As Lee Hall's hit play The Pitmen Painters reopens in Newcastle before a run at the National Theatre in London, there is doubt that the famous Ashington Group of miners, who won fame by challenging the art world with their portrayals of mining life in the 1930s, would ever have made it to their first paint brush today.
The Ashington Group was composed largely of pitmen who tried their hands at painting while attending art appreciation classes, under the guidance of Newcastle tutor Robert Lyon. The classes were organised by the Workers' Educational Association in the mid-1930s.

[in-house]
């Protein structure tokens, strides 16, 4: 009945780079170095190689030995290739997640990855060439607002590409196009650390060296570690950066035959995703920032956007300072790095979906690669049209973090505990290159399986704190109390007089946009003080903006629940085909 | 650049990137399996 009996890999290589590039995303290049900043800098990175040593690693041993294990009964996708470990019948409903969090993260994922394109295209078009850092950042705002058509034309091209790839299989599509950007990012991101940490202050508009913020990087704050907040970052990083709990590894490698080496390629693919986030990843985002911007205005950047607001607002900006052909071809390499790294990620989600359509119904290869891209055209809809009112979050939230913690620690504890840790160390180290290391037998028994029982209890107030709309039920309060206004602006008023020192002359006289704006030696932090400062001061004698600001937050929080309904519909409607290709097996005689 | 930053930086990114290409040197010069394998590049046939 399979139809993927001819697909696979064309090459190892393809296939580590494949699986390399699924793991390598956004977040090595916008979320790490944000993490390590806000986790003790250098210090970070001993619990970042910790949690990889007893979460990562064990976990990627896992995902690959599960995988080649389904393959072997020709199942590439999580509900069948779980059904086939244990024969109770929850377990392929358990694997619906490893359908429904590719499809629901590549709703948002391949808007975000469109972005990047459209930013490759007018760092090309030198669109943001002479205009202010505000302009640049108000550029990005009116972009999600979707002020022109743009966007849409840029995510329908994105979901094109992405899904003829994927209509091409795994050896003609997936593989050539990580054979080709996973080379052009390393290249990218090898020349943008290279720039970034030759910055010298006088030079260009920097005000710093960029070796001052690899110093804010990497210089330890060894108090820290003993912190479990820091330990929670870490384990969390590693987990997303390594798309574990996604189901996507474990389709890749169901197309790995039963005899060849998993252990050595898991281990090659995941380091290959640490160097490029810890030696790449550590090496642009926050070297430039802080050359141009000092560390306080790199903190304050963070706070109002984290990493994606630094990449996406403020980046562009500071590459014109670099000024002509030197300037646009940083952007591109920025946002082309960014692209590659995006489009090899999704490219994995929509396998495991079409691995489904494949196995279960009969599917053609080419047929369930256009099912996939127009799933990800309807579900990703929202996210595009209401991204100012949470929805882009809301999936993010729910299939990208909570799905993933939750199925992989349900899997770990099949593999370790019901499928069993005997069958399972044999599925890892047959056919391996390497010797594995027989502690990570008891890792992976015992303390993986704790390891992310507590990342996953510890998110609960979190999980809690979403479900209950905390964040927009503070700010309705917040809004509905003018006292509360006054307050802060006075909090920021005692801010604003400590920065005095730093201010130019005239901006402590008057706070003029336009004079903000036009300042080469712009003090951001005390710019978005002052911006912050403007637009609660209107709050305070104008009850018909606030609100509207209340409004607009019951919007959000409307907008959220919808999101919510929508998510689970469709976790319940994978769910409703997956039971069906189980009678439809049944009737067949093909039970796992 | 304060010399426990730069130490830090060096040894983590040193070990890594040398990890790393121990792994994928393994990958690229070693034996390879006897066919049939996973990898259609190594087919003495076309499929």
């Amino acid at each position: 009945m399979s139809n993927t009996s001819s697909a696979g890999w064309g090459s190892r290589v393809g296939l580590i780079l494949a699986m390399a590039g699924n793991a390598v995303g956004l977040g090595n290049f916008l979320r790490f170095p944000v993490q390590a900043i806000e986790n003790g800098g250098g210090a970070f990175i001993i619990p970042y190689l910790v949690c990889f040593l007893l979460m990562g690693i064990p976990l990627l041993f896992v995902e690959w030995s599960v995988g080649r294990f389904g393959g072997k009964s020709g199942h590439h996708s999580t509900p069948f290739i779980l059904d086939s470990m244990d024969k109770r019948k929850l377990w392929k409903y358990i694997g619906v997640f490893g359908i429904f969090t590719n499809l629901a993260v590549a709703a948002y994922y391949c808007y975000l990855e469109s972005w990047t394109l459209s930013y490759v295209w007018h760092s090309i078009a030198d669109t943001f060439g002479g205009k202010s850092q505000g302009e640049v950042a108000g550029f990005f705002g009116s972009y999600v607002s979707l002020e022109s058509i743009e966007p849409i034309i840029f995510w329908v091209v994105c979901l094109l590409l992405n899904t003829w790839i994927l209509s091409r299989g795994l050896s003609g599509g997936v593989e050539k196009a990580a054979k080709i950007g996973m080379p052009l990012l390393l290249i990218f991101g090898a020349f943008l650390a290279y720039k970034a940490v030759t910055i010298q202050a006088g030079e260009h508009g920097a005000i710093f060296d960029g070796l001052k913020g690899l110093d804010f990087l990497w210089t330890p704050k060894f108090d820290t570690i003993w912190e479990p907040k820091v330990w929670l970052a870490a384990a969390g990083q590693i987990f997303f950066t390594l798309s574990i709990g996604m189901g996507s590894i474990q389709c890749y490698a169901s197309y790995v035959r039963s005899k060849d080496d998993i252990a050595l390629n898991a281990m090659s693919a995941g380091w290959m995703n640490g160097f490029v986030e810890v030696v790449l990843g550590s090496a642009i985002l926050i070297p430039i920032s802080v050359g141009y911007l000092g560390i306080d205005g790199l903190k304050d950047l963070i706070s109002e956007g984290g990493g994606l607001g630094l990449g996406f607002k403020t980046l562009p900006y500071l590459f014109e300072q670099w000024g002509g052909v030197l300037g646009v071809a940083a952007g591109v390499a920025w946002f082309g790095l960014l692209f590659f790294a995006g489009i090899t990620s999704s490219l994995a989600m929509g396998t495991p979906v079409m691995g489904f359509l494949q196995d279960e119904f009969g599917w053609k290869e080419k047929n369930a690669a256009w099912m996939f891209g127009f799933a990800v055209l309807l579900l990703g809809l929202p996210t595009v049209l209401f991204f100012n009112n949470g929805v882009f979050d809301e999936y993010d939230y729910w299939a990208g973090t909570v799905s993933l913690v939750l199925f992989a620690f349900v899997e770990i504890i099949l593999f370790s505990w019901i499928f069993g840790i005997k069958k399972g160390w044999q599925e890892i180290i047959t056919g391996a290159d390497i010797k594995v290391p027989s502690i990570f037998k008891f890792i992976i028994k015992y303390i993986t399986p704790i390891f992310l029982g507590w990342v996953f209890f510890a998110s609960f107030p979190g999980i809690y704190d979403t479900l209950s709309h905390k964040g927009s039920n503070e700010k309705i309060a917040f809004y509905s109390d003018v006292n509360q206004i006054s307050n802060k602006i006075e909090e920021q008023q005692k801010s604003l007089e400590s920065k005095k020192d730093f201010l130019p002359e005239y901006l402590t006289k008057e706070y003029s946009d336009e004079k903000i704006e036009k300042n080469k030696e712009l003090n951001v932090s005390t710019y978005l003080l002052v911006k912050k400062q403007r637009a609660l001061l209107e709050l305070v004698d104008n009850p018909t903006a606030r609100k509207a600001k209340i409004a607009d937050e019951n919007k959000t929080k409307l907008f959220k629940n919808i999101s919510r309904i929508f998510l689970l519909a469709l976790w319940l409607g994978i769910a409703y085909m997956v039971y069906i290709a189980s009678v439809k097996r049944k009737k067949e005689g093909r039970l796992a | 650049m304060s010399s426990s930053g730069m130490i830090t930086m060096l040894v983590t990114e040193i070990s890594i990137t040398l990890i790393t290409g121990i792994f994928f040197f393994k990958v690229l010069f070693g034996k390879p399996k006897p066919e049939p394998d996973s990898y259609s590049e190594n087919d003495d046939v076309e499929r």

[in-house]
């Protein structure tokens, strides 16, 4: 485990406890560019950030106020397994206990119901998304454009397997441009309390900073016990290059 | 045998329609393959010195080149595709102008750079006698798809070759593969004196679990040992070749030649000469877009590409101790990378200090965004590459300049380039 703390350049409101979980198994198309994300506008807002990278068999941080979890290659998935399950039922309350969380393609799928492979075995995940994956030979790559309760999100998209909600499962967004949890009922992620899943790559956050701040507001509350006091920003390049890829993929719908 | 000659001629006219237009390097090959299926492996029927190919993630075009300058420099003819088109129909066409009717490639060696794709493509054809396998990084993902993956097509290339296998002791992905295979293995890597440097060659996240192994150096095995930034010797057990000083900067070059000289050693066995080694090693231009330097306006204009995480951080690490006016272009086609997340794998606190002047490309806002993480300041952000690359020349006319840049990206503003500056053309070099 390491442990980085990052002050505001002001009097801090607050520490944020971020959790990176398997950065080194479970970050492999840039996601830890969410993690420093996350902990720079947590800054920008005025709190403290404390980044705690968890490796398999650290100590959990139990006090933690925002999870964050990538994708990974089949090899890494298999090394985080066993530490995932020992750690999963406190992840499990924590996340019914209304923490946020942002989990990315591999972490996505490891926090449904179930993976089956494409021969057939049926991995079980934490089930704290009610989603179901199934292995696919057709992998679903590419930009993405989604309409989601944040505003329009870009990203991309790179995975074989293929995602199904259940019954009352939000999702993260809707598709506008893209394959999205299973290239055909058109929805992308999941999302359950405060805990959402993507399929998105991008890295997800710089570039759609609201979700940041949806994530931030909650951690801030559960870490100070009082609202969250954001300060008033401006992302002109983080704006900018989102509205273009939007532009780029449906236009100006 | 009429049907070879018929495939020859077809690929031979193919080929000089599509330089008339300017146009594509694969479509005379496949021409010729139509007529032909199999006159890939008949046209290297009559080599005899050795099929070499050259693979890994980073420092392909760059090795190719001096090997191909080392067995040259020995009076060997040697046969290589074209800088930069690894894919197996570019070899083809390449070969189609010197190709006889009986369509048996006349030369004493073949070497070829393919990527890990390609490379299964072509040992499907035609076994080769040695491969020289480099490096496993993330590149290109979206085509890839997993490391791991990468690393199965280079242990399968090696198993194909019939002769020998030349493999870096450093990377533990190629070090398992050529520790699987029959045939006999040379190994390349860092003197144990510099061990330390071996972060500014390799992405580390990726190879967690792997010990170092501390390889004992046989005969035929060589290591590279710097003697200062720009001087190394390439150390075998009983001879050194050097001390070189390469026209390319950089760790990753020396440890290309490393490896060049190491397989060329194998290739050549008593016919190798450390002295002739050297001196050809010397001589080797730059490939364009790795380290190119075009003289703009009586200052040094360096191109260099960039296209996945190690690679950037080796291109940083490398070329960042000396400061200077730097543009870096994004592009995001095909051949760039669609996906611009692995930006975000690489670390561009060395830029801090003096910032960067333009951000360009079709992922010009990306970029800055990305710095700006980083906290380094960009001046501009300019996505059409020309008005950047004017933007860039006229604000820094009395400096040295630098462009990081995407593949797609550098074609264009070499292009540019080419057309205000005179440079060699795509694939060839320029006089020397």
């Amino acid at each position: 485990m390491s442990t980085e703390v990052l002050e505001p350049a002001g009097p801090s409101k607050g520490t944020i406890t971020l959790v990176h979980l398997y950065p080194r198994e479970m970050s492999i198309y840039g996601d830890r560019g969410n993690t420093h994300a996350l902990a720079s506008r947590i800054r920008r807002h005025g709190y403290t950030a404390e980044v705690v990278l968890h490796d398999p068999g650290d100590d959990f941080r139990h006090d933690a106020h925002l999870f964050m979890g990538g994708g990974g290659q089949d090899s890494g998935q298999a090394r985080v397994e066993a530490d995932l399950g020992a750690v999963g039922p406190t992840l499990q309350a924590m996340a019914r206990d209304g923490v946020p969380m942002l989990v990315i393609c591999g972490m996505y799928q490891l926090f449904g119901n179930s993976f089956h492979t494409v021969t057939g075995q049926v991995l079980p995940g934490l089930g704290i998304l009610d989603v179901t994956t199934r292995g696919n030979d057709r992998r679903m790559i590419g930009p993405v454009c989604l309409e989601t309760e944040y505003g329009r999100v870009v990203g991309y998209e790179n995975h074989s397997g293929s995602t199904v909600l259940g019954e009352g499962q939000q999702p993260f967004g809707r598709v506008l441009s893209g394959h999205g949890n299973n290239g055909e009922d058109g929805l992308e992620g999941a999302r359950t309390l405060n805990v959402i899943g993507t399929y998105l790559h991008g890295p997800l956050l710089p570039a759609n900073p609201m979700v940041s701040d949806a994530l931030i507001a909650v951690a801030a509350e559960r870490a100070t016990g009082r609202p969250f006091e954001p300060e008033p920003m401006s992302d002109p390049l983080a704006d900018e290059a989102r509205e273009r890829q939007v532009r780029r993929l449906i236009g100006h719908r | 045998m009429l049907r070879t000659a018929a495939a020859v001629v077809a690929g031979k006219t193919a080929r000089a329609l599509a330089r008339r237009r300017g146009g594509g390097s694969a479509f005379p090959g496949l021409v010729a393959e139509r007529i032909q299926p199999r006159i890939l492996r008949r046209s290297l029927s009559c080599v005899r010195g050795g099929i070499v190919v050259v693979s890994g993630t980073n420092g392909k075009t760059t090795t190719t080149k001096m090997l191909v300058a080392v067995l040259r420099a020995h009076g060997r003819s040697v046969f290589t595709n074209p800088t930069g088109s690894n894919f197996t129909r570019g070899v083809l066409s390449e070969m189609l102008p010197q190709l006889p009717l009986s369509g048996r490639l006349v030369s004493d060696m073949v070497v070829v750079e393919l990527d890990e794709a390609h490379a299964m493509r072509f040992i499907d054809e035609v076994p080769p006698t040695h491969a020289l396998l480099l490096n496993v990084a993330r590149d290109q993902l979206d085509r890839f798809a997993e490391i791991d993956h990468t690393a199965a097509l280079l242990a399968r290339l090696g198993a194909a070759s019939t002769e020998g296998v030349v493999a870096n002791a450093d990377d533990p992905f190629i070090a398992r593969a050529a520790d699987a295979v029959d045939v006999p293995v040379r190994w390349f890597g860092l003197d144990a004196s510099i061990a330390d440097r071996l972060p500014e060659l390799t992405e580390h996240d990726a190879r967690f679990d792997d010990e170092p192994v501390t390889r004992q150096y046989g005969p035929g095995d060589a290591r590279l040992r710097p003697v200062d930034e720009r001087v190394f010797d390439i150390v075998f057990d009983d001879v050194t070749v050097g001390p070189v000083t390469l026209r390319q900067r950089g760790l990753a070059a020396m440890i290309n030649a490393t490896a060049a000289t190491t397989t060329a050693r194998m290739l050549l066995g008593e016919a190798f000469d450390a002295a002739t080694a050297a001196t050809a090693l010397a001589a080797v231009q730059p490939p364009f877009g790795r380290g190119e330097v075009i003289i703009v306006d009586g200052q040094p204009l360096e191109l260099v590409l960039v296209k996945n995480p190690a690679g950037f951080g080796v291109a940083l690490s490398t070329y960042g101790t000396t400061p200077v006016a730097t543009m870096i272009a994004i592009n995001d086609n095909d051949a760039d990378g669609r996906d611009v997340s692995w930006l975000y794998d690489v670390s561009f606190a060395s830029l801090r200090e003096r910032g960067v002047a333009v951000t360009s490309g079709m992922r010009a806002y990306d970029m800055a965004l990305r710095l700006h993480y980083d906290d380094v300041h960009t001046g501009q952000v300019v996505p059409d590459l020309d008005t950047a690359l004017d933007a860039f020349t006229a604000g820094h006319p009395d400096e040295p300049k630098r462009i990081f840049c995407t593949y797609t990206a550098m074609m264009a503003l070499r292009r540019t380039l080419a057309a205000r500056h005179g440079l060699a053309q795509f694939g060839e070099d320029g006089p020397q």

Their story has been recreated by Lee Hall who wrote Billy Elliot. It played to packed houses at Newcastle's Live Theatre last autumn.
But there is fear that cutbacks in funding for adult education make it less likely that similar art groups could emerge today.
More than a million adults have disappeared from adult learning over the past two years because of course closures and rising fees. It is a problem that hugely concerns the present day Workers' Educational Association.
Nigel Todd North East regional director, Workers' Educational Association, Jesmond, Newcastle upon Tyne.